Societies DO treat identity as important, you do too, identifying as a “Jew” (and probably an American) and it is a basic sociological fact that one of those things that creates group identity is opposition to “the Other”, and stirring up hatred for a variety of motives is the easiest thing in the world – what is yours?

6. “A recent survey of Polish attitudes towards anti-Semitism revealed that over 60% of the Polish population believes that the Jews are involved in a conspiracy to control media and finance. Over 20% still think that Jews drink Christian blood....
You are, I assume, referring to the discussion of the 2014 work of Michal Bilewicz, director of the Centre for Research on Prejudice at the University here. He has been doing some important and necessary work. But I think you take a snippet out of context again. You should be aware that Bilewicz differentiates two different types of antisemitism, the ‘traditional’ anti-judaism which has Medieval roots in Europe generally (and to which the blood libel belongs), and is fairly narrow in its scope.

He also defines a ‘conspiratorial anti-Semitism’, and it is the latter which has the wider extent you quote. This is more related to a popular general tendency (which by no means is restricted to Poland) to favour explanations of the state of the world in conspiracy theories. It must be said that what we see in the Internet supports the view that the USA has a much higher incidence of conspiracy-theory believers of all types than eastern Europe. The US is the home of many of the more notable ones. The “Jewish banker” conspiracy theory has a complex origin (in which an important place is occupied by the Dearborn Independent publication of the forged document, the so-called Protocols of the Elders of Zion, Ford’s The International Jew, the “Franklin prophecy” forgery). The Jew has – by virtue of their specific position in Polish villages and towns in eighteenth and nineteenth centuries – a certain place in the ‘folklore’ of existing traditions and false memories in certain milieus here to which conspiracy theories like this well-fitted. Things are not helped by a rising nationalism (all over Europe) and the fact that several leaders of the anti-Communist movement who became central figures here after 1989 (and are now being attacked by the right wing parties currently in power) were perceived as “Jewish”, above all Adam Michnik, chief editor of Gazeta Wyborcza, the main paper opposed to the Law and Justice government. Hence the perception that “Jews” are behind what its supporters see as misinformation of Polish society by an important segment of the Polish media (but in the last eighteen months since Bilewicz’s work, more important has become the theory that the Polish media are controlled by “The Germans”). It is all very complicated, and it would take quite a lot of untangling to get to the social reasons behind Bilewicz’s bald figures (which, you should also note, have not in themselves gone unchallenged by other academics).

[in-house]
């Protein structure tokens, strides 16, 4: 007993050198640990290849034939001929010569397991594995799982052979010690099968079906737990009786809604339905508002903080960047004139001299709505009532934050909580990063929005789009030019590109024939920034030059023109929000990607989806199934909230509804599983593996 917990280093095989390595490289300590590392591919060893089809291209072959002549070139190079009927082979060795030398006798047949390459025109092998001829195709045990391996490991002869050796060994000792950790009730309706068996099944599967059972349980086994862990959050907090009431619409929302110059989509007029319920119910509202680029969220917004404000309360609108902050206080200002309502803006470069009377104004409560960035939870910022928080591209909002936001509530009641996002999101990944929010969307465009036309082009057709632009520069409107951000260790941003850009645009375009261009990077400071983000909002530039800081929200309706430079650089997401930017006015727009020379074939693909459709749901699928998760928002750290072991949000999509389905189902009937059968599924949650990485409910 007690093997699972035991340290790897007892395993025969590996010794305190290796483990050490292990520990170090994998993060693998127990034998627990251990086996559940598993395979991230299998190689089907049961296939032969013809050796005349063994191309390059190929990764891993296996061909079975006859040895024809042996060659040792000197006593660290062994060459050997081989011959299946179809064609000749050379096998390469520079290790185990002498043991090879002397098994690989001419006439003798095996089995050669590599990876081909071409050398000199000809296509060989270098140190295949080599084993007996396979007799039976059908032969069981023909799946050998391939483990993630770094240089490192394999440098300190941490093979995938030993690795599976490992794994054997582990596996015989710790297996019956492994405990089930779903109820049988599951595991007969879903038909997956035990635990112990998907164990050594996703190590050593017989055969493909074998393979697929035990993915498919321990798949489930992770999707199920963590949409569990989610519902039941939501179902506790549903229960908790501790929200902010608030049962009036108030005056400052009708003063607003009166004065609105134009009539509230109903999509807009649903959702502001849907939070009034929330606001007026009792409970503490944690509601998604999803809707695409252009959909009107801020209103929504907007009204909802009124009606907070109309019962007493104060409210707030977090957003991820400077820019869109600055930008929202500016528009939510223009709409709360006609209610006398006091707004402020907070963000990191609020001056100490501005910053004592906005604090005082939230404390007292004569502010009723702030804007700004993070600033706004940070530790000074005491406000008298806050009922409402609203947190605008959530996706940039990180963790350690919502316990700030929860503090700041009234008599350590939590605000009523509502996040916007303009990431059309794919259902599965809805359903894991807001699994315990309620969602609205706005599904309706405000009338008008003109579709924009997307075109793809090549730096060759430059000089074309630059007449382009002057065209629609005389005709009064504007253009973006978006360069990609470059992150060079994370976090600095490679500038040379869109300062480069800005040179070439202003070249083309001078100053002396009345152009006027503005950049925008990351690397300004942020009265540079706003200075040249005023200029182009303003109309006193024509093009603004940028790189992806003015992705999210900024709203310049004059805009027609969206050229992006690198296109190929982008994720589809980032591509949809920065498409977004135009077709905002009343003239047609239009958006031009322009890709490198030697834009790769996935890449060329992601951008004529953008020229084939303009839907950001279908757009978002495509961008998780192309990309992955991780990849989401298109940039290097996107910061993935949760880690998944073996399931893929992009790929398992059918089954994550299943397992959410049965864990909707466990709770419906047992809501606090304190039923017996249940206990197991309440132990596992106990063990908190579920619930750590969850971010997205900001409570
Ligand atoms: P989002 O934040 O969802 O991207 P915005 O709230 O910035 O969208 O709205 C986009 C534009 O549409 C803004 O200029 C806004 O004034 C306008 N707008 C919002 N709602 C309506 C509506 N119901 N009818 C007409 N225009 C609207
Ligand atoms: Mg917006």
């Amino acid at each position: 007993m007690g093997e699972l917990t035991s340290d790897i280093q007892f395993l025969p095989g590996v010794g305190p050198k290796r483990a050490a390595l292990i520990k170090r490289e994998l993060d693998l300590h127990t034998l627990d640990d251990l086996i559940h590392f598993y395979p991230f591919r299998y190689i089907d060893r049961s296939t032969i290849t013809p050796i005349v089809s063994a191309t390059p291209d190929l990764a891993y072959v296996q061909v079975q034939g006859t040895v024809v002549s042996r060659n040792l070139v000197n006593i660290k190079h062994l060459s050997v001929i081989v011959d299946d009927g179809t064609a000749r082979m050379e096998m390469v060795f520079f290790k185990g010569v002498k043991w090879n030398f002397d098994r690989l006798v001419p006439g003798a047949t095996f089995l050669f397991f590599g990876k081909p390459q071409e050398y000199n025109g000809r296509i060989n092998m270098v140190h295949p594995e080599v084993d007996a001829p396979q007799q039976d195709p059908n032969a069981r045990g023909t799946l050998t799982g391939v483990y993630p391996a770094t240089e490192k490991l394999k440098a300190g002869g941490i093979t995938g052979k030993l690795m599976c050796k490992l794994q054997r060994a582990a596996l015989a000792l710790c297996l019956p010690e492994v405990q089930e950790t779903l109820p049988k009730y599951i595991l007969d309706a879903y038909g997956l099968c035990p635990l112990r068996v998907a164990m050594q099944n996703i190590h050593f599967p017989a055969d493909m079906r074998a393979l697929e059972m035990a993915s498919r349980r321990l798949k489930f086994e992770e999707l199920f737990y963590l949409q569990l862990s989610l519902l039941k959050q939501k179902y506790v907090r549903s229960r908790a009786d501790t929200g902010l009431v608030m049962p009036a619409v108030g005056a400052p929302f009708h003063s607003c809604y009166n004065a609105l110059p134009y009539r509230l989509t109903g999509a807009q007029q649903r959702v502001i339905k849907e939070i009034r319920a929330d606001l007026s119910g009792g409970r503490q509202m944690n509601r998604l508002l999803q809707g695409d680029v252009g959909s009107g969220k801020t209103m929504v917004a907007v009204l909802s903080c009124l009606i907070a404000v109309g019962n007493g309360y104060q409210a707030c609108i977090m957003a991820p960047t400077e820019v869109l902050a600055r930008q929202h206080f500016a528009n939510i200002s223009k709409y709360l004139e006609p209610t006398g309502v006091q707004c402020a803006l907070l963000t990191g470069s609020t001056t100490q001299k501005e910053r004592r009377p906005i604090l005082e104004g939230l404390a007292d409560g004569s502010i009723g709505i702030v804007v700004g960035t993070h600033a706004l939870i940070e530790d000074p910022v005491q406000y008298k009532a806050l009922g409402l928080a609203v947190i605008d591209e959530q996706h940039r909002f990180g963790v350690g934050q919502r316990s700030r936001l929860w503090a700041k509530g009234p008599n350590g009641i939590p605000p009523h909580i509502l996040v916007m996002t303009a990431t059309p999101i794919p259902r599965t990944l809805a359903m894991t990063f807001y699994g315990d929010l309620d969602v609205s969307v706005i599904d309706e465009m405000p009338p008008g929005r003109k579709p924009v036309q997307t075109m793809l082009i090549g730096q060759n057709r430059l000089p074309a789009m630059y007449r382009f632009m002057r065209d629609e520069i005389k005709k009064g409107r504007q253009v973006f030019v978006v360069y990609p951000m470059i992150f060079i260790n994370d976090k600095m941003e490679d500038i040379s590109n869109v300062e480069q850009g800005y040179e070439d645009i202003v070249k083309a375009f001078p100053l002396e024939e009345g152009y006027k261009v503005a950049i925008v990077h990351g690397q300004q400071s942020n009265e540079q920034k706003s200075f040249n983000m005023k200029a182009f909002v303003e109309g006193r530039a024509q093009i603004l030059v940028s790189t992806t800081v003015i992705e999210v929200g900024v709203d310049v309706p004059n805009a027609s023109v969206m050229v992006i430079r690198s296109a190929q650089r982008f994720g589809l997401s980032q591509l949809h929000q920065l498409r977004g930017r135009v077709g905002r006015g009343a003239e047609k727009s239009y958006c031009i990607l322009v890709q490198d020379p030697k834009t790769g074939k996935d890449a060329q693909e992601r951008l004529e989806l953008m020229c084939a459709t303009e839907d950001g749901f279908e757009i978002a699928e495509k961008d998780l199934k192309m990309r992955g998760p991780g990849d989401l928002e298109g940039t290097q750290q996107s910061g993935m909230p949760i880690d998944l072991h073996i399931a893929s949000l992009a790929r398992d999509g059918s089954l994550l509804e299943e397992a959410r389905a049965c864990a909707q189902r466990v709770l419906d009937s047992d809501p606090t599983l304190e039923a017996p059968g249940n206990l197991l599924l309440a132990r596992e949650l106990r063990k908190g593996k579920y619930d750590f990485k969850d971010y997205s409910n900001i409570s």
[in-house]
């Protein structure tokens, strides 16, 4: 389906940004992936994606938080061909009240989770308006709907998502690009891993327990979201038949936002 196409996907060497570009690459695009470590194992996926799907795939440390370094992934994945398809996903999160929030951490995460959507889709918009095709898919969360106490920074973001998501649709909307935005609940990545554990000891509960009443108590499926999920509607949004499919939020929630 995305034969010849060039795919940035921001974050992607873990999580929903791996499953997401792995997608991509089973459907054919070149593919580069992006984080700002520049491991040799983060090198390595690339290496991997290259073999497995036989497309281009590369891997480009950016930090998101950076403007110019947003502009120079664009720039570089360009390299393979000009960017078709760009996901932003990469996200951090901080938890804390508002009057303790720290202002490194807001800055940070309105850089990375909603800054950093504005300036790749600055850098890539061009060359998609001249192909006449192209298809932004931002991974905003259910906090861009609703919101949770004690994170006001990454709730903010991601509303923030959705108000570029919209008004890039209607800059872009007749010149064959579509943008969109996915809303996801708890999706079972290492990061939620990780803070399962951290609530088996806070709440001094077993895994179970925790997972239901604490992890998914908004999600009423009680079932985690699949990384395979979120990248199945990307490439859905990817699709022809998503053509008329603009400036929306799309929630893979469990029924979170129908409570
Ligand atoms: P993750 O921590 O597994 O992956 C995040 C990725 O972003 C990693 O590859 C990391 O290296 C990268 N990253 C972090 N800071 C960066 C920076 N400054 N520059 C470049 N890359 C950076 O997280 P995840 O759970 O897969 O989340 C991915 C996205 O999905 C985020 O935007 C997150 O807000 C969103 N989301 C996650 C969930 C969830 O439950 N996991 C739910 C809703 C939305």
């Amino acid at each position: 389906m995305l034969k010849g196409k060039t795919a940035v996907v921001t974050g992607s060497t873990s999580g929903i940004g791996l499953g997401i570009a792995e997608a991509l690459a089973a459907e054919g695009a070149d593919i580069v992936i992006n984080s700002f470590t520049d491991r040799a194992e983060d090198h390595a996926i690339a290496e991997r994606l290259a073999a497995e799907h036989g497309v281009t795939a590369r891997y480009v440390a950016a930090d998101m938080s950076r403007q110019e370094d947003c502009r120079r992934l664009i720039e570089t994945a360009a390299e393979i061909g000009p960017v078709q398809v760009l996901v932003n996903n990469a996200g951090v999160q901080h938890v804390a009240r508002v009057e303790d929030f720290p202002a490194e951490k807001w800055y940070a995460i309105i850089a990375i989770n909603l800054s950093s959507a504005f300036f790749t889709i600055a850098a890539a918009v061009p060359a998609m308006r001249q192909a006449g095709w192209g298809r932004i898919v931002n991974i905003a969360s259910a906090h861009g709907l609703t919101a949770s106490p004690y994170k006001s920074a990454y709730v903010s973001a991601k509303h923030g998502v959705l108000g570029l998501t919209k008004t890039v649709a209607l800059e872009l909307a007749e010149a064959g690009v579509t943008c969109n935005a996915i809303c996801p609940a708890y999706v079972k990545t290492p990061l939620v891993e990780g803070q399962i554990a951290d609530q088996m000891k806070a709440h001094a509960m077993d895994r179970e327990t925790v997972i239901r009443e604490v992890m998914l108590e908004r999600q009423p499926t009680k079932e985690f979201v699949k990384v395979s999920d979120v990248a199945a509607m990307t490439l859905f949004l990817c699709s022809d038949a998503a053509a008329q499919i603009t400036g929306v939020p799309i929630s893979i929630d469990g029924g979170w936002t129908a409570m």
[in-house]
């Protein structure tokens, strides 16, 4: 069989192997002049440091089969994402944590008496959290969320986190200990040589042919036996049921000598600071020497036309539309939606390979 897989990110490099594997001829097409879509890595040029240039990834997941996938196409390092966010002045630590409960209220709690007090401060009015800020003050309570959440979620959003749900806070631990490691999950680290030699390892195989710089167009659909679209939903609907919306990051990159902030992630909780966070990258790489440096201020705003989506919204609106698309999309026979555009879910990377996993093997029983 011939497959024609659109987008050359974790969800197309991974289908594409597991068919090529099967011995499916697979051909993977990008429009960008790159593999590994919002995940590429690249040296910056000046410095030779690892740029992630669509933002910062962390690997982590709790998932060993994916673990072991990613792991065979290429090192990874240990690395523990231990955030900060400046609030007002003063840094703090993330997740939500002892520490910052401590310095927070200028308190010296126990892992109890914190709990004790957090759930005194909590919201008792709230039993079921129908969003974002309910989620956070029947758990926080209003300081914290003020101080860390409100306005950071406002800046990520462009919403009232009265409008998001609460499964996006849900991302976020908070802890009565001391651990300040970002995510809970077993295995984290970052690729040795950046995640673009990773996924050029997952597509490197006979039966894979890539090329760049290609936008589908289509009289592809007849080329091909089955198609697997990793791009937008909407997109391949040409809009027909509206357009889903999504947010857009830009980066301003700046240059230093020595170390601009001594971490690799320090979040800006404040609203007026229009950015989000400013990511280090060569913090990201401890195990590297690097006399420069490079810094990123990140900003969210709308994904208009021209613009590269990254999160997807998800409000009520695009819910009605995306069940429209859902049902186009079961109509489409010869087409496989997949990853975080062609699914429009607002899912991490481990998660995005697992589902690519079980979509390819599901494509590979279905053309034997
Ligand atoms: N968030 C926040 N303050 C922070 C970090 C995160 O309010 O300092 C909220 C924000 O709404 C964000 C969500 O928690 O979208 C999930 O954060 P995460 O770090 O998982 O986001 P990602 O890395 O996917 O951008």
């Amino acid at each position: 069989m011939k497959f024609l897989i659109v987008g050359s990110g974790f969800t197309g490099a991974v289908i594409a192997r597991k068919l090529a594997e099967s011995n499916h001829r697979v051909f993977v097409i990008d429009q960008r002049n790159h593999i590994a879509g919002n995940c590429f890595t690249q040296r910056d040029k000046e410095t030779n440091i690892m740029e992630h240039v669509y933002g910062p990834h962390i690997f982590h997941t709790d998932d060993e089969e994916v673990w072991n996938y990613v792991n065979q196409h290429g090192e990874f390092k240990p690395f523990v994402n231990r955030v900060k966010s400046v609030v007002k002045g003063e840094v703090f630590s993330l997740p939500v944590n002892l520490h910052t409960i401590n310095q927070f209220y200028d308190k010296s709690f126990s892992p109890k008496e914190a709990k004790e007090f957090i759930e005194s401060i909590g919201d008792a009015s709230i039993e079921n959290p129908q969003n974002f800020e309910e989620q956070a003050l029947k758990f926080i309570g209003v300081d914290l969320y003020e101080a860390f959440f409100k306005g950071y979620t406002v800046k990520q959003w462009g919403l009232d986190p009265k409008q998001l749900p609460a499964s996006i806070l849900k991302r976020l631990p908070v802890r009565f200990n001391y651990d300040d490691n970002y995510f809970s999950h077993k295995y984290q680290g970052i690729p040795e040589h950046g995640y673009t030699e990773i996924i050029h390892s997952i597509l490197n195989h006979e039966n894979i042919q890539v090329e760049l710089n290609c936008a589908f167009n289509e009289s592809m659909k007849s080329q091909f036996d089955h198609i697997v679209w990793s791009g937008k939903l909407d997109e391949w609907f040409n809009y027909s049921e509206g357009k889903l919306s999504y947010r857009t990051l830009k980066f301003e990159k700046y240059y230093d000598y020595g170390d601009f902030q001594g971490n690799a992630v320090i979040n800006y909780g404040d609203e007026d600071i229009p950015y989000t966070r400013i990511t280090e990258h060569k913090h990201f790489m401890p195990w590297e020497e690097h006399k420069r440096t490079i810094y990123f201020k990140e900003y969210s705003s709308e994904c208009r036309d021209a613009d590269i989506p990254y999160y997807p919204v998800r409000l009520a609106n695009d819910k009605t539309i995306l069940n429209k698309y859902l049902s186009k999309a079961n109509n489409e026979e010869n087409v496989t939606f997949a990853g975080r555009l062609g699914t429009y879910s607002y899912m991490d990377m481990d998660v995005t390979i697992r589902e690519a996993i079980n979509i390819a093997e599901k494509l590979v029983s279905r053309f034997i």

I see that CNN claims that 49%, roughly half of Americans say racism is "a big problem" in society today http://edition.cnn.com/2015/11/24/us/racism-problem-cnn-kff-poll/  , on a day when George Zimmerman is auctioning off the handgun involved in the 2012 shooting of the young black man Trayvon Martin for walking down a street. Do please tell your students about the Pole Jan Karski and President Roosevelt’s reaction to his report on the holocaust on 23rd July 1943. I do not think it is just to single out one country and shout through a megaphone “You let this happen” when your own president refused to take any steps to prevent it – but simply promised to “deal with the Germans” after the War was over. Tell them about Witold Pilecki too, and the US reaction to his report. The USA “dealt with” Germany through the Marshall Plan, and handing Poland over to the tender mercies of US ally Jozef Stalin. I’d say it is a fairly justified criticism of the US to say of the evil things that happened under Soviet occupation in East Germany and Communist Poland between 1946-1989, “You let this happen”. I really do not see why you think it is at all justified to pick out one distant country for your metaphorical stone throwing when anyone can see that your own has no great record in the same regard. This in no way justifies what happened to Jews, or Poles, decades ago, but I hope you can see why I feel that people like you constantly raking over the coals and adding the fuel of misrepresentation and hatred to inflame divisions is not any feasible way forward. 

Yours sincerely 
Paul Barford